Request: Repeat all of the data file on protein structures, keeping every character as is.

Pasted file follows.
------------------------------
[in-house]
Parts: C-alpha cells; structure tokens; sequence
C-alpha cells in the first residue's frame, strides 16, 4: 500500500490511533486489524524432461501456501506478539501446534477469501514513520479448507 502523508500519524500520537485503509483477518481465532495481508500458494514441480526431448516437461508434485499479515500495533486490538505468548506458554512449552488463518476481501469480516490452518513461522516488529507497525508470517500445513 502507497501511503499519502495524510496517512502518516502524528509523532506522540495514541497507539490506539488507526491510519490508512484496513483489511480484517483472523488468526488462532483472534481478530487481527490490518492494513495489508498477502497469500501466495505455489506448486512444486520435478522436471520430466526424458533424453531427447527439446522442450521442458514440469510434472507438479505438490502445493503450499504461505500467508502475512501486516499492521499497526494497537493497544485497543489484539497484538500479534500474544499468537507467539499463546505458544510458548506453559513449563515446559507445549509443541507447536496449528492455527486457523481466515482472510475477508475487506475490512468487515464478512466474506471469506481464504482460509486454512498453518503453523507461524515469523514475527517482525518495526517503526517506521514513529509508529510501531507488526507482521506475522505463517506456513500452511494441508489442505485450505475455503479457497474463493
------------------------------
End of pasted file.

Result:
[in-house]
Parts: C-alpha cells; structure tokens; sequence
C-alpha cells in the first residue's frame, strides 16, 4: 500500500490511533486489524524432461501456501506478539501446534477469501514513520479448507 502523508500519524500520537485503509483477518481465532495481508500458494514441480526431448516437461508434485499479515500495533486490538505468548506458554512449552488463518476481501469480516490452518513461522516488529507497525508470517500445513 502507497501511503499519502495524510496517512502518516502524528509523532506522540495514541497507539490506539488507526491510519490508512484496513483489511480484517483472523488468526488462532483472534481478530487481527490490518492494513495489508498477502497469500501466495505455489506448486512444486520435478522436471520430466526424458533424453531427447527439446522442450521442458514440469510434472507438479505438490502445493503450499504461505500467508502475512501486516499492521499497526494497537493497544485497543489484539497484538500479534500474544499468537507467539499463546505458544510458548506453559513449563515446559507445549509443541507447536496449528492455527486457523481466515482472510475477508475487506475490512468487515464478512466474506471469506481464504482460509486454512498453518503453523507461524515469523514475527517482525518495526517503526517506521514513529509508529510501531507488526507482521506475522505463517506456513500452511494441508489442505485450505475455503479457497474463493